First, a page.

How to Write Clean Code: an Overview of JavaScript Best Practices and Coding Conventions

How to Write Clean Code: an Overview of JavaScript Best Practices and Coding Conventions

How to Write Clean Code: an Overview of JavaScript Best Practices and Coding ... Coding conventions are style guidelines for programming.

How to Write Clean Code: an Overview of JavaScript Best Practices and Coding ... Coding conventions are style guidelines for programming.


Coding conventions are style guidelines for programming. They typically cover:

  • Naming and declaration rules for variables and functions.
  • Rules for the use of white space, indentation, and comments.
  • Programming practices and principles

In this article, I'm going to cover most important JavaScript code conventions. If you stick to the rules stated in this article, people will perceive your work differently. Your team and your boss will appreciate you for writing clean code, but most importantly, you will be thankful to yourself. Everyone appreciates clean code.

Coding conventions secure quality, improve code readability **and make code maintenance easier. **They can be documented rules for teams to follow, or just be your individual coding practice.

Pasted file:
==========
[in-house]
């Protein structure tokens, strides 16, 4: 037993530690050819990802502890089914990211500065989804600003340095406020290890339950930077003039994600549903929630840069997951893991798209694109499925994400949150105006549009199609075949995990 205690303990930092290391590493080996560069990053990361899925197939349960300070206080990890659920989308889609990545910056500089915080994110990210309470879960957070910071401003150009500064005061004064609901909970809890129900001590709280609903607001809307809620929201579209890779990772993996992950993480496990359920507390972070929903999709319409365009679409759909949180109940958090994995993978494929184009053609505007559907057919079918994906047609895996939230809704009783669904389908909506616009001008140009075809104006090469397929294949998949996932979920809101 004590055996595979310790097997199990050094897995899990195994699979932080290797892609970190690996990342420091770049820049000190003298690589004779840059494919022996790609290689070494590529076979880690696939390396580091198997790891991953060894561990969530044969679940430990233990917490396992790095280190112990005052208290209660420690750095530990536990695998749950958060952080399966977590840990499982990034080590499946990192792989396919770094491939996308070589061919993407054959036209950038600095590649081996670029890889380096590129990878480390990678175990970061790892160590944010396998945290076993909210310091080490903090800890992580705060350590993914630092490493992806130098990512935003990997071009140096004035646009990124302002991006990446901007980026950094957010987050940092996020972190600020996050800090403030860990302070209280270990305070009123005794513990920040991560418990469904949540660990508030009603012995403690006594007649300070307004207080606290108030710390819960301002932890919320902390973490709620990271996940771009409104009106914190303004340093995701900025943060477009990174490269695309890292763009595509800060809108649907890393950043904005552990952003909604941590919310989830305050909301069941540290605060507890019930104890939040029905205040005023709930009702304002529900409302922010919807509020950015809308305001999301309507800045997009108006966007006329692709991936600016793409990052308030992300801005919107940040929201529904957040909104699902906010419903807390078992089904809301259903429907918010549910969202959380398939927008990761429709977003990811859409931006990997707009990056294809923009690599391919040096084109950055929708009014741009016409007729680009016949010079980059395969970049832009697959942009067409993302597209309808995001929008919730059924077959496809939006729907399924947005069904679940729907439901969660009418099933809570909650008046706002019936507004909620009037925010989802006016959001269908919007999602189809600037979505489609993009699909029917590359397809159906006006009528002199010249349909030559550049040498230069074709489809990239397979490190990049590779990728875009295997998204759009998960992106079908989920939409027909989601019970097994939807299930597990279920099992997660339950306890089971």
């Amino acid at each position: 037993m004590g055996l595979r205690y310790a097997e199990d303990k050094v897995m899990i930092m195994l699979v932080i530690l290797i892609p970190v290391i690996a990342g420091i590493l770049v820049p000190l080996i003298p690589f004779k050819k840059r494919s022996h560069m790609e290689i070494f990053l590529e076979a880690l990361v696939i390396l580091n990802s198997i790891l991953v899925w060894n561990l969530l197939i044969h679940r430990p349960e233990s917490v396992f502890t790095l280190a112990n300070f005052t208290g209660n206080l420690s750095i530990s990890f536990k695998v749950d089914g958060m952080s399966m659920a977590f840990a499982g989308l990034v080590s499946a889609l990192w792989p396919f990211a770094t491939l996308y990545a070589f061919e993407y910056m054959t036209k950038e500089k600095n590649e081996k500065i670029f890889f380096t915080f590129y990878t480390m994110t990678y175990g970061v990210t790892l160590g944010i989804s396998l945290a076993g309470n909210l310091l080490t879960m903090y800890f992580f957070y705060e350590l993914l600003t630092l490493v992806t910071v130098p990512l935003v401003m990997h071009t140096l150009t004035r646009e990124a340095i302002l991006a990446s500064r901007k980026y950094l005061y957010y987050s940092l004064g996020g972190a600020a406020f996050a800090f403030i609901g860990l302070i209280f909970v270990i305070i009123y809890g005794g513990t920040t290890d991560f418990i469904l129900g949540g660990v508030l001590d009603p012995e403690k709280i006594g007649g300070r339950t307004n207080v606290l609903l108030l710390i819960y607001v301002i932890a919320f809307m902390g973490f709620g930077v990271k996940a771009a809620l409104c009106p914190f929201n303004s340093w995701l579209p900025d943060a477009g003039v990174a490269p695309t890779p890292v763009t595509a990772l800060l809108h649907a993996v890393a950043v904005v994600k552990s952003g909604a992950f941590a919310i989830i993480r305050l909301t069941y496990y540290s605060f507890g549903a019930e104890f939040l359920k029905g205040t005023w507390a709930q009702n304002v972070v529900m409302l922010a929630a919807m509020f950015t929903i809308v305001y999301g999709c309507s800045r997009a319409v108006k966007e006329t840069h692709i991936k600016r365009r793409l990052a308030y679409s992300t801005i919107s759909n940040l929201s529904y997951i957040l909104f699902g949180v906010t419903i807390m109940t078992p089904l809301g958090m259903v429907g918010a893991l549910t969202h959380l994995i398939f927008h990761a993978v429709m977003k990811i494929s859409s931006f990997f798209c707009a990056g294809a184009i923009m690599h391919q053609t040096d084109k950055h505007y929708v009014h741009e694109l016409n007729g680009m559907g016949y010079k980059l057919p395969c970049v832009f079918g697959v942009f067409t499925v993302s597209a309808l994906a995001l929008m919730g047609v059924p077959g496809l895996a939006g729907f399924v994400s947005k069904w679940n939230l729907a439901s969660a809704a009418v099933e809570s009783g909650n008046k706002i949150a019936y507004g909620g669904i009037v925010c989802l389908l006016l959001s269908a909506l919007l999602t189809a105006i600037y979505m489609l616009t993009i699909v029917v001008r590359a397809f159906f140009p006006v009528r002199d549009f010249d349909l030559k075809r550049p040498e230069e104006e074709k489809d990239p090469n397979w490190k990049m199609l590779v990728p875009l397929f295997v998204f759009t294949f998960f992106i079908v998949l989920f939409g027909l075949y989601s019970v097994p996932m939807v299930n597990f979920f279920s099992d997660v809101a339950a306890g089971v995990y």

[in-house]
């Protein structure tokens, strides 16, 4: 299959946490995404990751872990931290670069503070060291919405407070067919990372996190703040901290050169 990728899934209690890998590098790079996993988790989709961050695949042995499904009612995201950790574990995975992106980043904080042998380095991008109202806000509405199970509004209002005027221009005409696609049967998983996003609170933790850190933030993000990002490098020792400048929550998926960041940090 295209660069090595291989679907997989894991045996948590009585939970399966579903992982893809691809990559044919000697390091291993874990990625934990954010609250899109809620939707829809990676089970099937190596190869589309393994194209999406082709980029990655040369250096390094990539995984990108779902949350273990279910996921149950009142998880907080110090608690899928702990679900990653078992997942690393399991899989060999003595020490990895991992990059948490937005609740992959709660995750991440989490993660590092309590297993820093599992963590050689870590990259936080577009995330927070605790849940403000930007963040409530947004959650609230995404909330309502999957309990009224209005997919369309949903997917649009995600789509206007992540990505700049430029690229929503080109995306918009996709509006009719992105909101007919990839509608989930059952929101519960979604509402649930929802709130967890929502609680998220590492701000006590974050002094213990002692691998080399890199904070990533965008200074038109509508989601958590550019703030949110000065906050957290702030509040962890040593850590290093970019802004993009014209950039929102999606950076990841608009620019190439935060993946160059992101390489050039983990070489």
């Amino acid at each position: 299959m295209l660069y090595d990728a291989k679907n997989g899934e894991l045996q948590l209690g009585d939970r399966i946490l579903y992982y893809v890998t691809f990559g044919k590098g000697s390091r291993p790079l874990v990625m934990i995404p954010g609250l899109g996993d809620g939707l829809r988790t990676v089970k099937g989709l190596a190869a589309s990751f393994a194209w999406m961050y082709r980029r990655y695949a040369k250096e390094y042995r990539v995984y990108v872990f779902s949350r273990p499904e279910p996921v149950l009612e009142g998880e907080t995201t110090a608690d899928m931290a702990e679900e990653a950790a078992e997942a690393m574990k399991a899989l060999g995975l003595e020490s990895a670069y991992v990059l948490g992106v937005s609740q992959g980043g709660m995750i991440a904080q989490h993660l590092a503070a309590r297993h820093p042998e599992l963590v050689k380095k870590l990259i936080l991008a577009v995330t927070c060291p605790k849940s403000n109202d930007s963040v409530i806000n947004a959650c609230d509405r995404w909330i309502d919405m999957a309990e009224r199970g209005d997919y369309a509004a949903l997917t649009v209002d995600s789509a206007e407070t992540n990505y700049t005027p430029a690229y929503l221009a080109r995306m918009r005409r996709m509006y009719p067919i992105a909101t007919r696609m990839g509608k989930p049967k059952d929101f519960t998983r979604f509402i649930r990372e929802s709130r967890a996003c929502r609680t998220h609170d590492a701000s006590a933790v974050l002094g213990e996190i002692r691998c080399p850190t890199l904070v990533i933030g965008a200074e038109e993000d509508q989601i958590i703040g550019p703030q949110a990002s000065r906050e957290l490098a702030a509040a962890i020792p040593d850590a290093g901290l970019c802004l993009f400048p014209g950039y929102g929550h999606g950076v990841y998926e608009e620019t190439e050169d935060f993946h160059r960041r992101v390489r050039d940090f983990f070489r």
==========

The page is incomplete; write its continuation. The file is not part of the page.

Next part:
“Clean code reads like well-written prose. Clean code never obscures the designer’s intent but rather is full of crisp abstractions and straightforward lines of control.” - Robert C. Martin Let's get started!

Just a note

Along with writing this article, I have also created a YouTube Video.

In the video, I go into much greater detail of each specific coding convention and I throw in a few extra examples to verify each specific rule.

Here's a link to the full video:

Coding Conventions

To start, let’s begin by asking what isn’t clean code? Our examples will be based around JavaScript.

So what are some of the things you can start doing to make it easier for you and your team? Let’s start with simple naming conventions.

Always use the same coding conventions for all your JavaScript projects.

Magic numbers

Assigning a number that has no clear meaning. If you look at this code for a first time, you will have no idea what the number 86400 should represent.

for(let i = 0; i < 86400; i += 1) {
  // ...

It’s better to replace it with a named constant:

const SECOND_IN_A_DAY = 86400;

for(let i = 0; i < SECOND_IN_A_DAY; i += 1) {
  // ...

Later in article you'll also learn why we used upper case snake case for this example.

Deep nesting

If your code contains many nested loops or conditional statements, then this should probably be extracted into a separate function.

const exampleArray = [ [ [ 'value' ] ] ];

exampleArray.forEach((arr1) => {
  arr1.forEach((arr2) => {